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The Long, Strange History of Prussian Blue

Everyone’s favorite color–from Cezanne to rhesus monkeys- started out as a chemistry experiment gone wrong, according to Joshua Cohen’s history of the pigment.

Prussian Blue Crayons

What’s your favorite color? Probably blue, right? Everyone like it–five of Pantone’s last 11 colors of the year have been shades of blue, including this year’s pick, turquoise. A Cambridge psychological study showed even rhesus monkeys pick blue as their favorite (green was second). According to Pantone, blues are calming, inviting, and hopeful, which is why they’re so common these days. But did you know that blue pigment used to be more valuable than gold?

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Joshua Cohen traces the history of what was once the most valuable color in his fascinating–and exhaustingly researched–essay “Thirty-Six Shades of Prussian Blue,” in Triple Canopy‘s latest issue. The first blues came from rocks and plants and were either unreliably color-fast, or way too expensive. Ultramarine was so rare when it first became available that it “was said to have once been more expensive than gold, and Renaissance artists had to negotiate with their patrons for individual drops.” Then in 1704, Heinrich Diesbach, a Berlin chemist, mixed some cochineal (a natural red dye) with iron sulfate and a cyanide mixture, and discovered Prussian blue, the first synthetic color.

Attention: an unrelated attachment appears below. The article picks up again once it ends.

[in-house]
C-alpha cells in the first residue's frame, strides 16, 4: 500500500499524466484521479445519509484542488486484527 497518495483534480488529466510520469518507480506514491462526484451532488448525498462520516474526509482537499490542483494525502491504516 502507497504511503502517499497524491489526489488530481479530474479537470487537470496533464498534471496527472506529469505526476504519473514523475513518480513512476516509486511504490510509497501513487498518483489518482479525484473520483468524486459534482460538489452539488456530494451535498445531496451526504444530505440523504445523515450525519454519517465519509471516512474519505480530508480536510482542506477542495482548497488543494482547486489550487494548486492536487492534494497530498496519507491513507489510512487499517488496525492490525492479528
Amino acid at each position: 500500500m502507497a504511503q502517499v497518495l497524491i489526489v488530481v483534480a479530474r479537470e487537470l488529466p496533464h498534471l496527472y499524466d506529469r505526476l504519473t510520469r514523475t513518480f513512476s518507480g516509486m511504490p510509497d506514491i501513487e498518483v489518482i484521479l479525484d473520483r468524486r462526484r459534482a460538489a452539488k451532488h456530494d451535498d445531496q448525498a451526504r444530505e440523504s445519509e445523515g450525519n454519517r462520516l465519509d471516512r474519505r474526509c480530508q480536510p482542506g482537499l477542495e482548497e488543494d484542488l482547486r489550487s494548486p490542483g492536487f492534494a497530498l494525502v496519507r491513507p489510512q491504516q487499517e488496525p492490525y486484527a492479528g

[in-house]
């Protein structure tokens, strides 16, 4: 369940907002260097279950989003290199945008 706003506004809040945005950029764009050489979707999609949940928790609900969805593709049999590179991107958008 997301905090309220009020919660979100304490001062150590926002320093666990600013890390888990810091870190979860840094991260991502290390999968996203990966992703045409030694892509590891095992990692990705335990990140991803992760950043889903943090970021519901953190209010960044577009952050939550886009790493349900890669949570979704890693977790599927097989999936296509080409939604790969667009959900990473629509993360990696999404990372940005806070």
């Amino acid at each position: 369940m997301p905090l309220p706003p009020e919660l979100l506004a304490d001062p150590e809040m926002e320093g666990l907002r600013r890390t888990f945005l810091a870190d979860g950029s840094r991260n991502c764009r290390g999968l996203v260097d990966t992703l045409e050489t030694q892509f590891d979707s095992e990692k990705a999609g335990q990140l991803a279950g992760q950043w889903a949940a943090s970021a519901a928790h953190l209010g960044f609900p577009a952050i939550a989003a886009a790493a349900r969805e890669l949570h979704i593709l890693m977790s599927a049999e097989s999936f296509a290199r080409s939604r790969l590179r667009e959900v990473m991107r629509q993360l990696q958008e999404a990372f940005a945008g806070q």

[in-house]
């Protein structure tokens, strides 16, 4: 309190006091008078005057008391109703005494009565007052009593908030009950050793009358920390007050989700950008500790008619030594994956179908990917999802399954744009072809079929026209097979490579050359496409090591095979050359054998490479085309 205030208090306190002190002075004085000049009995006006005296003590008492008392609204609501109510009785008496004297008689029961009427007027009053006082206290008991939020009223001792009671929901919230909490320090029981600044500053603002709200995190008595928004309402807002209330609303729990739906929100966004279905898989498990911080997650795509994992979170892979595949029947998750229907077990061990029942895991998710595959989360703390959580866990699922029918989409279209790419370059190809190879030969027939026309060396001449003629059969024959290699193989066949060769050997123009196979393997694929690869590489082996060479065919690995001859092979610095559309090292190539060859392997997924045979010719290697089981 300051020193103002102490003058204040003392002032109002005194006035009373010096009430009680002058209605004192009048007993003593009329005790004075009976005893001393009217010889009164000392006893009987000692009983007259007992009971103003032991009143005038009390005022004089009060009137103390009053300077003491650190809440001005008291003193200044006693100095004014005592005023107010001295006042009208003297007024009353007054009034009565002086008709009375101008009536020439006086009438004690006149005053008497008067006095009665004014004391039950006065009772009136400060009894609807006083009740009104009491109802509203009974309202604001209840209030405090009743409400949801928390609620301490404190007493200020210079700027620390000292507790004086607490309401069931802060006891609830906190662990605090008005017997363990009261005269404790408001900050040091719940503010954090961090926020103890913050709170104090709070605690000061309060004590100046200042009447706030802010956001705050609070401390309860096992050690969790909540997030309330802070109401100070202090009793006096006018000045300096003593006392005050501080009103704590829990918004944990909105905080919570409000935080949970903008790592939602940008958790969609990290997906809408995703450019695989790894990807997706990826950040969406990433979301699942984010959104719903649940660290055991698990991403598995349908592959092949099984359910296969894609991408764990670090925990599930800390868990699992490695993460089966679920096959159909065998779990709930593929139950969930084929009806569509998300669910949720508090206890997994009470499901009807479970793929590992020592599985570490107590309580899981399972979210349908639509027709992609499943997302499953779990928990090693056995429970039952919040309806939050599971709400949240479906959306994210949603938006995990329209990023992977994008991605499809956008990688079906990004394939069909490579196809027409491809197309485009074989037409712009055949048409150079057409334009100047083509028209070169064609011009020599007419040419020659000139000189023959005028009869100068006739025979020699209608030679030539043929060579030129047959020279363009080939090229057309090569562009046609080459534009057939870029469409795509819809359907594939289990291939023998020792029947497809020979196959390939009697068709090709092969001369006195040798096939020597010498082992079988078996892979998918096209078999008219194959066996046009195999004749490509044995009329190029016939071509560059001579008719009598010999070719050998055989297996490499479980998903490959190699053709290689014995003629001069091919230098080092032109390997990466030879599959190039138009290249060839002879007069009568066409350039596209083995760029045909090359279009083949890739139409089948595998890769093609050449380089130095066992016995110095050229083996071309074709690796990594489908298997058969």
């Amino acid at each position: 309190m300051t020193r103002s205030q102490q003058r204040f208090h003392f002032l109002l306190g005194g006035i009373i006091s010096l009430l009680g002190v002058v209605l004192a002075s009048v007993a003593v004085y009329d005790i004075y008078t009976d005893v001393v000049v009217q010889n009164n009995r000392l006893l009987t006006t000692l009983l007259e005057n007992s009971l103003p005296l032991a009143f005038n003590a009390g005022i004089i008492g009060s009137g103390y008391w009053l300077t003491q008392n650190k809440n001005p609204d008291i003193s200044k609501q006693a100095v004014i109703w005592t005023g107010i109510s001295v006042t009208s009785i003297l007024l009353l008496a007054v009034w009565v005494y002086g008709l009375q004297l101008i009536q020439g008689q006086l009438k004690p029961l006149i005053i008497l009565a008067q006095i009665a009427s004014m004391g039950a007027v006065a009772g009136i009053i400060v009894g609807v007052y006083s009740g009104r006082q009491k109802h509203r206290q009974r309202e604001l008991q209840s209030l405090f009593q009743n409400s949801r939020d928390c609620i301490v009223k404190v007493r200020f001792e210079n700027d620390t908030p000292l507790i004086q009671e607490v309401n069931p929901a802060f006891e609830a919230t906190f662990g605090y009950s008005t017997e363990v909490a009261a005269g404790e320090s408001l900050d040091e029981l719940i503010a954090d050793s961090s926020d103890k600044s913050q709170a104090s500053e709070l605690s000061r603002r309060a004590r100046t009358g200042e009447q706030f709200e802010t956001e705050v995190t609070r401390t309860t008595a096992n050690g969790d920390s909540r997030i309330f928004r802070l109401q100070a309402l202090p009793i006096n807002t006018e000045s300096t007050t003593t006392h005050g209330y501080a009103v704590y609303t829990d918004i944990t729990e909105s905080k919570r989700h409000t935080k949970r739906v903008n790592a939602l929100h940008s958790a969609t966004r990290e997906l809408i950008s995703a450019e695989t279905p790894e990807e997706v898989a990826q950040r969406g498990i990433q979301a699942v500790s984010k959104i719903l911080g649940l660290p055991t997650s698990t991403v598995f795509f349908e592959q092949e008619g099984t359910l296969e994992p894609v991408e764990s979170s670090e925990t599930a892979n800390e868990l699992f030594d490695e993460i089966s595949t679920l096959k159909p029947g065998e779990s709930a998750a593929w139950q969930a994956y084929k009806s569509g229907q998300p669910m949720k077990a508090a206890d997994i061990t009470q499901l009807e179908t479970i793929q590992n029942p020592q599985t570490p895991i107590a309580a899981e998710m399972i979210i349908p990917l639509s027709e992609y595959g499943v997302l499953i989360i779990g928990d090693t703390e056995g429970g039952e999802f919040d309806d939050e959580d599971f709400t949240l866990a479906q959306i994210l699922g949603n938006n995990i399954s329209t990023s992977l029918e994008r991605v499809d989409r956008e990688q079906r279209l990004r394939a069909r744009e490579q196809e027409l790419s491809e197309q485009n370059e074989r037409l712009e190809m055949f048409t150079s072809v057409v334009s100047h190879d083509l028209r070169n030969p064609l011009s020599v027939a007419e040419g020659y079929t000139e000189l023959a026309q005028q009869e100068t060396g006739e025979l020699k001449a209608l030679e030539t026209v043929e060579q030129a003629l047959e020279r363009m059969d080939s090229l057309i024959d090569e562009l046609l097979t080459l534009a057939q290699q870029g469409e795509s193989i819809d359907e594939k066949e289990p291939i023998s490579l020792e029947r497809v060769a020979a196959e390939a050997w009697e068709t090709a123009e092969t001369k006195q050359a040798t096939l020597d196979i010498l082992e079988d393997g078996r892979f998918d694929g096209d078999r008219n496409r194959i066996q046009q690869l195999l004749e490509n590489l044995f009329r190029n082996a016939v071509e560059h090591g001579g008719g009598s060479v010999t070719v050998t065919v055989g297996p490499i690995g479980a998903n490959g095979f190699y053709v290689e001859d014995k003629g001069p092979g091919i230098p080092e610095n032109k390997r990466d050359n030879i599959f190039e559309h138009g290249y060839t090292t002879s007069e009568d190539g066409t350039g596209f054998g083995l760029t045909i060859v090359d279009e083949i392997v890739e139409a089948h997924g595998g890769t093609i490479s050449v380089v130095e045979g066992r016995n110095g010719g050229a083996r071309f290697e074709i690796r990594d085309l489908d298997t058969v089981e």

Prussian blue was an instant sensation. Its manufacture escaped regulation by painters’ guilds since it was considered a chemical and not paint, and its use quickly spread. Cezanne’s mustache was stained with it, Ruskin hoarded it, it was Wordsworth’s favorite color, E.E. Cummings and Baudelaire wrote about it. It was used as an invisible ink in World War II (letters would be written in iron sulfate then sprayed with the cyanide solution) and the FDA even says it can be used to get rid of some radiation poisoning. Crayola changed their Prussian Blue crayon to Midnight Blue in 1958 because they realized no one knew what Prussia was, but now you can know more than you ever thought possible about the color that bears its name.

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